SEA GIRT — A shore town has laid out the rules for Uber, Lyft and taxis as the summer gets underway.

Sea Girt police posted a message  on their Facebook page Thursday encouraging the use of licensed taxi companies when going to and from the Parker House bar and restaurant two blocks from the beach on First Avenue.

Uber and Lyft drivers, meanwhile, have been warned not to drop off or pick up rides anywhere but from a legal parking space or else they will be ticketed without warning. They will also get a ticket if they try to use an official taxi stand, which is located near the bar.

Police Chief Kevin Davenport the message, which he releases every year, is not about pitting ride-sharing apps against taxis, which are licensed by and pay fees to municipalities.

"It's a set of our ground rules we expect people to follow throughout the summer," Davenport said. "We're in a very unique situation where we have a very busy bar that is located  in a non-conforming neighborhood setting. My primary concern for our residents is maintaining peace and order and making sure that people don't have any breaches of ordinances in town such as quality of life issues."

Ride-sharing services have become increasingly popular in New Jersey with both riders and the drivers, who use their personal cars to earn extra money. But ride-sharing services are not as regulated as the taxi industry, leading to criticism that the ride-sharing apps are unfairly undercutting licensed drivers.

Gov. Chris Christie this year signed a law that requires background checks and insurance coverage for ride-share drivers. The companies had threatened to leave the state if the regulations proved to be burdensome.

The war between ride-sharing drivers and taxis took another turn earlier this year when a group of South Jersey Uber drivers sued Atlantic City taxis in Superior Court. The Uber drivers say the taxis are registering as Uber cars, which they say is against the company's rules, and then using their marked cabs to take advantage of the taxi stands' proximity to the hotels and casinos.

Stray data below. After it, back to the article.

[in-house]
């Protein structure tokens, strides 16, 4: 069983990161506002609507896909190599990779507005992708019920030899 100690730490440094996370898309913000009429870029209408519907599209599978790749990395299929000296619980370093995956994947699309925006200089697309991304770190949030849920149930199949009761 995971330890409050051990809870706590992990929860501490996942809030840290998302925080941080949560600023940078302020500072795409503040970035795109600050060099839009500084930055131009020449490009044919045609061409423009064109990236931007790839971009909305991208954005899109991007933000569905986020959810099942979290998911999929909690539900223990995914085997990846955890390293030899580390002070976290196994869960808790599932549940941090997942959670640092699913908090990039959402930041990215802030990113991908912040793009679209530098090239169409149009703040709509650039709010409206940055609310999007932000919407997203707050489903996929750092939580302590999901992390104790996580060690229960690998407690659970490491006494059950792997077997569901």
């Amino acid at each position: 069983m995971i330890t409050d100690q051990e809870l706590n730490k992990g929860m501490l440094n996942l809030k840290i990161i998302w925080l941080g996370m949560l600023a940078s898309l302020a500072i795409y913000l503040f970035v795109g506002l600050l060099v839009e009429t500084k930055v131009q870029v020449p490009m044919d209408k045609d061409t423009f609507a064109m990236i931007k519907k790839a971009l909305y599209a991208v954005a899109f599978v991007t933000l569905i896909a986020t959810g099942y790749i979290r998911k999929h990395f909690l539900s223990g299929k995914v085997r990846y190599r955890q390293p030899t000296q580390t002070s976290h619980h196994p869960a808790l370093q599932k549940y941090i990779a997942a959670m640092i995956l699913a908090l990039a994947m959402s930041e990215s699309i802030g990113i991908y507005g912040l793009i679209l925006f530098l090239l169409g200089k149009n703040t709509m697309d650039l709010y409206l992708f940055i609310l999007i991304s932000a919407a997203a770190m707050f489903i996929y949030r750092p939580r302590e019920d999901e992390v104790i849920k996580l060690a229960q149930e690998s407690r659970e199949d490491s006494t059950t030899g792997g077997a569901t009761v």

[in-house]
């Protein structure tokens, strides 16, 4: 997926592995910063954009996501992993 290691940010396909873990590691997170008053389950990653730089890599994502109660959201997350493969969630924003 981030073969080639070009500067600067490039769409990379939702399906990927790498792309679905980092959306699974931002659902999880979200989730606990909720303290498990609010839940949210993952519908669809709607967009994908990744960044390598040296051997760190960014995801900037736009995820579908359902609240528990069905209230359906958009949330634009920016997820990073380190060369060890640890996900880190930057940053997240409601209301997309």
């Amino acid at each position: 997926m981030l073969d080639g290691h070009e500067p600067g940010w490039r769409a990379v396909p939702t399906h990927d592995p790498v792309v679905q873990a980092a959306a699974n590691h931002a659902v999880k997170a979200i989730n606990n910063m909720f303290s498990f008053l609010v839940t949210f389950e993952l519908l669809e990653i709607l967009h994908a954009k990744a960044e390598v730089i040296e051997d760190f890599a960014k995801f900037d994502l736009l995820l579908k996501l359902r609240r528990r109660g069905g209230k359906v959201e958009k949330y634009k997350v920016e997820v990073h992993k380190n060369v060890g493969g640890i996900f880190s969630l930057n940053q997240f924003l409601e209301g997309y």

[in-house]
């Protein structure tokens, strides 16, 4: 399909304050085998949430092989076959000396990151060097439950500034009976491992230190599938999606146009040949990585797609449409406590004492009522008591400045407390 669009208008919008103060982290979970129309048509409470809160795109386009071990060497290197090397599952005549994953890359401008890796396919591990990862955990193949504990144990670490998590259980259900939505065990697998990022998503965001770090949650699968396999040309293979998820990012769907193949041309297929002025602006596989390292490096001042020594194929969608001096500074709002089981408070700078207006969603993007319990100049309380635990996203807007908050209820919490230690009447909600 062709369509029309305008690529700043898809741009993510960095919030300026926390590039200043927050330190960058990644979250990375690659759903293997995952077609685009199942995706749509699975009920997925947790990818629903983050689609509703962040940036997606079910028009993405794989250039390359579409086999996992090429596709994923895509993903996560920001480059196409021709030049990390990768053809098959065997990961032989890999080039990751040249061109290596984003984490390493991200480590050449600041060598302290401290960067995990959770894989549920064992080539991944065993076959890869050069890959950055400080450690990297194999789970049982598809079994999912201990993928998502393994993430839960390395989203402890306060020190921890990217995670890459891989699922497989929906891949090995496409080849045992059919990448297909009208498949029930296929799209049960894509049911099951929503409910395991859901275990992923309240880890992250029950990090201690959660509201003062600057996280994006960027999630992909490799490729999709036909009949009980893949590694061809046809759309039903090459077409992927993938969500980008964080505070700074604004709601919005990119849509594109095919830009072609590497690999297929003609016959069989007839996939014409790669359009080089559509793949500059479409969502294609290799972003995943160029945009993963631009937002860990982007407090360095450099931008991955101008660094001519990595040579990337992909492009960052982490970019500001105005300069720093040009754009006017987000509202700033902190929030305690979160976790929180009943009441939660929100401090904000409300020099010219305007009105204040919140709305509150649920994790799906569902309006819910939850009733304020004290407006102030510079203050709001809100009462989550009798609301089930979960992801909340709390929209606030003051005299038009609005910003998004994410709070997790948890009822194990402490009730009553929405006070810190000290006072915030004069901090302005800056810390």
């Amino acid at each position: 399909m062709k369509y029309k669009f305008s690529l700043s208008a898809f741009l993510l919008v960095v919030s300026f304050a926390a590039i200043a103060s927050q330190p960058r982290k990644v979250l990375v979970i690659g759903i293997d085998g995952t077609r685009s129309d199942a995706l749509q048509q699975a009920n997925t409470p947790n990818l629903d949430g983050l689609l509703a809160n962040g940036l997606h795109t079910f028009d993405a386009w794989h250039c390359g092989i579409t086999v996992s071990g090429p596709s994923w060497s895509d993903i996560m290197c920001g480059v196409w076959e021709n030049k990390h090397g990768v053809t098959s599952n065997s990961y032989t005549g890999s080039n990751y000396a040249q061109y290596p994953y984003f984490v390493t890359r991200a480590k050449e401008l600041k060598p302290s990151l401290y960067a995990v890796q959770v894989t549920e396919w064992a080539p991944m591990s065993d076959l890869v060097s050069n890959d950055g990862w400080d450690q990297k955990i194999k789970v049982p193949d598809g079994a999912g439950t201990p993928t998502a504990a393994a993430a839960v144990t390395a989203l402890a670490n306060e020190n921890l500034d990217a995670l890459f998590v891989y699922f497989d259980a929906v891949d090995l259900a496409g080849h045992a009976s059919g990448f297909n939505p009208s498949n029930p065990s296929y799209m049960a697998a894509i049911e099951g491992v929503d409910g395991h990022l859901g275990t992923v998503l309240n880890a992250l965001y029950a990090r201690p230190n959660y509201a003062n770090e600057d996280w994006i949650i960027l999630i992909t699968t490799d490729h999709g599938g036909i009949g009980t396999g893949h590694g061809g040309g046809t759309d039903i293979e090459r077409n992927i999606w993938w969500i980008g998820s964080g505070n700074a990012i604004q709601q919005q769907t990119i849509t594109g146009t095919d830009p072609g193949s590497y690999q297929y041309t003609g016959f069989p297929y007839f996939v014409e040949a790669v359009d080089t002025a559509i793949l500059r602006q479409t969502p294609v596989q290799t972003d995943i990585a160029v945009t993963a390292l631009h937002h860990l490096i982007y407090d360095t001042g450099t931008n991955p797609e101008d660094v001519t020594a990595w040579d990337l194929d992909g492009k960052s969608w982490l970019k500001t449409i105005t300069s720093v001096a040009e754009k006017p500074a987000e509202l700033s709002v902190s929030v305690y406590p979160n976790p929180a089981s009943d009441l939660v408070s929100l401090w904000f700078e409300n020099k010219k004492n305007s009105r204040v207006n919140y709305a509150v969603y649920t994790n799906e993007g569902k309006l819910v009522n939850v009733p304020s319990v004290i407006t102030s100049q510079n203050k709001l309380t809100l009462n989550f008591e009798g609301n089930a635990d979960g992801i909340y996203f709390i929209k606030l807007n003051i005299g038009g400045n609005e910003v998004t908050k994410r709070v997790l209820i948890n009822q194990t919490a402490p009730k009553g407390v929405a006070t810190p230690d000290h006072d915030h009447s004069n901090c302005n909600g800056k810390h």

Davenport said the borough has been licensing companies for less than a decade, with an application process that involved background checks and proof of liability and vehicle inspections. The borough also created taxi stands in front of the Parker House, which the police say can't be used by ride-share drivers.

"It has worked over the last seven years. It's been very effective and an essential process  in getting these people out of the establishment in this residential area and on their way out to wherever they want to go come 11:30 on Friday, Saturday and Sunday nights," Davenport said.

A Jersey Shore-based Uber driver, who asked that his name not be used because he was not authorized by Uber to speak to the press, told New Jersey 101.5 that he felt "disrespected" when picking up or dropping off near the Parker House.  The driver said he has to park two blocks away and police have told him that he will be ticketed if he parks in the street. But, he says, taxis do the same thing and are not bothered.

"I have been pulled over twice by Bar A (in Lake Como) for dropping off in street like taxis are allowed," the driver said.

It's a similar situation at the Long Branch train station, according to the driver, who said cab drivers will chase Uber vehicles out of the taxi stand areas. Uber drivers also have to park a block away from D'Jais in Belmar, the driver said.

Seaside Heights Borough Administrator Christopher Vaz said his town has received no complaints about Uber or Lyft drivers.

"Uber is picking up and delivering people but no one has complained about anything that would generate the need for regulations," Vaz said.

"We welcome the opportunity to work with local officials and law enforcement to keep drunk drivers off the roads this summer," Uber spokesman Chris Ewer said in a statement. "On the Jersey Shore and throughout the state, Uber provides a safe, reliable way to get a ride when you’ve had too much to drink."

Davenport said that Uber and Lyft are welcome in Sea Girt and there are no specific regulations in effect for them.

"I welcome anybody who provides a ride to any specific person that has been drinking," which keeps them from driving while intoxicated.

"We also request from them that they respect New Jersey state statues of not stopping in the middle of the road to drop or pick up their passengers, which would create another safety concern as far as their patrons walking in the middle of the street," Davenport said.

The chief said a zero-tolerance policy is in effect because it will help spread the word among anyone providing a ride that the borough's rules need to be followed.

Davenport also warned that fake IDs and underage drinking will not be tolerated in the borough.

"I feel it's very beneficial and people get the message that we're not going to tolerate any breaches of ordinances such as alcohol in public, urinating in public, littering, loud noise  and disruptive behavior," Davenport said.

Contact reporter Dan Alexander at

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